In case you don't have a camera with native GPS, you can use tools like gpscorrelate to add GPS-tags to your pictures. The tool takes your GPS track, compares the track time to the time stamps of the photos and adds the correlated position into the EXIF header.

Program Options

gpx2map [--help|-h] [--version|-V] [--route|-r route] [--merge]
[--title|-t title] [--osm|-o]
[--[no]height] [--[no]tempe] [--[no]time] [--[no]speed]
[--outfile|-w file] inputfile [--pictures|-p img1 img2 ...]

--help, -h Help screen
--version, -V Version
--osm, -o Create OpenStreetMaps Mash-Up
Default is Google Mash-Up
--title, -t <title> Title of web page, when not specified use route name (or leave empty)
--route, -r <route> Route to read
--merge Use all points from all routes in gpx file
--outfile, -w <file> For --route or --merge progessing the ouput path and base filename can be given
--height|--noheight Enable (Default) or Disable height profile
--tempe|--notempe Enable (Default) or Disable Temperature profile Data provided by Garmin Tempe sensor
--time|--notime Enable (Default) or Disable Time vs. distance profile
--speed|--nospeed Enable (Default) or Disable Speed profile
--nographs Disable all profile graphs, other profile options are ignored
--pictures|-p img1 img2 ... Place a shrinked version of these images on the map
Pictures must include GPS coordinates
inputfile GPX file to read
Can be compressed with gzip, bzip2, lzma/xz

When neither --route nor --merge are specified, create individual web pages for each route.

Output is written to <inputfile_without_suffix>[.<route>].html


For your convenience gpsbabel can be invoked over gpx2map. Just use the following command line:

gpx2map --babel outfile


You can change certain settings of gpx2map operation in the header of the executable. Just search for "global settings".

Most common settings - the others are documented in the script itself:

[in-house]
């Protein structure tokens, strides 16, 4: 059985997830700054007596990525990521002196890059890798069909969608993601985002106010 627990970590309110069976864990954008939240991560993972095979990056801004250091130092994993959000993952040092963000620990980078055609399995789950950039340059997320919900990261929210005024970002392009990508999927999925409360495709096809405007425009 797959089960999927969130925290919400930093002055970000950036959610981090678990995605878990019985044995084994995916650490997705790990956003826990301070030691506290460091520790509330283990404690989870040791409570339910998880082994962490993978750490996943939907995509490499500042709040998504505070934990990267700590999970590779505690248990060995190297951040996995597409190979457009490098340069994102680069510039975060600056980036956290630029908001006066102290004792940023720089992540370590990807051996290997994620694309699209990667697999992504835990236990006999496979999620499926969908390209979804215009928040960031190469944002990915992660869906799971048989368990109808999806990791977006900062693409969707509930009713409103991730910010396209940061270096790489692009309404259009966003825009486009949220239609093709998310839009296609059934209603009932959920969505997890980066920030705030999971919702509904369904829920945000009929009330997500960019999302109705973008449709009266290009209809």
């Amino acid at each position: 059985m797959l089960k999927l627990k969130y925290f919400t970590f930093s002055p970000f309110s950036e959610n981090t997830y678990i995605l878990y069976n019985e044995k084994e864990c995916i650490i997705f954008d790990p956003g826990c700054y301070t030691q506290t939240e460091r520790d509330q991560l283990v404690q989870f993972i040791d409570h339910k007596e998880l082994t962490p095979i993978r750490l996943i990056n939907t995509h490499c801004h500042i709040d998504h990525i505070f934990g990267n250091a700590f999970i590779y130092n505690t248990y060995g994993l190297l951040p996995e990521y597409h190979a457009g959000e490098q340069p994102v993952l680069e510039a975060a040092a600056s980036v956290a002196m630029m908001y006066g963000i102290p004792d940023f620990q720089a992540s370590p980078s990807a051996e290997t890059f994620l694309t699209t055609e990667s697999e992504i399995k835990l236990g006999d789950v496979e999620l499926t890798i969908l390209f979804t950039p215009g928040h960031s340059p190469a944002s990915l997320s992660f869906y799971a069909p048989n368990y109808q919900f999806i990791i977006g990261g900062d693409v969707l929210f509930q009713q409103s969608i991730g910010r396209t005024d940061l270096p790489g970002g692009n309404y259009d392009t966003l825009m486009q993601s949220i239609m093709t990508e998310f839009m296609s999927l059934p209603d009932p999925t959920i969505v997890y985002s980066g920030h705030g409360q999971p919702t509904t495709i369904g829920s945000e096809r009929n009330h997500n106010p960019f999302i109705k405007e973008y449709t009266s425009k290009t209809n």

Distance between Polyline points, in kilometer
Distance between mapping points in kilometer. Must be a multiple of map_line_dist
Height difference between height diagram points in meter. The more accurate your GPS records height information, the smaller value you can use here (and vice versa)
Temperature difference between tempe diagram points in grad celcius
For manual speed calculation, update points every distance
For manual speed calculation, update points every time
Call to gpsbabel, without output file name. The shell tokens are split up into fields.
You most certainly need to change here to use gpsbabel with gpx2map.


Have a look at my homepage for some examples:

Please note that the maps are generated with the gpx2map version at their creation time and thus don't show all the features of the current version.

Known Issues

For picture placement to work you have to run gpx2map from the directory of the GPX file, and you cannot use absolute paths to pictures.

The browser compatibility could be improved.
gpx2map generated pages are tested sucessfully with Firefox and Chromium, with most other (older) browsers you can expect drawbacks.

OpenStreetMaps Output for Picture placement is somewhat ugly and jumpy. I am still struggeling with the API and the lack of usable examples.

To run gpx2map on windows probably have to make the following adaptions:
In the sub height_profile_image add the line: $filename =~ s{\\}{/}g;
In, sub _execute, replace the line my $gnuplot = 'gnuplot'; with
my $gnuplot = 'C:/gnuplot/bin/pgnuplot.exe';

When you want to contribute to gpx2map, just contact me.

Author and Credits

The author is Robert Lange
If you have any questions, just write me.

Created by rola Valid xHTML 1.0! last modification: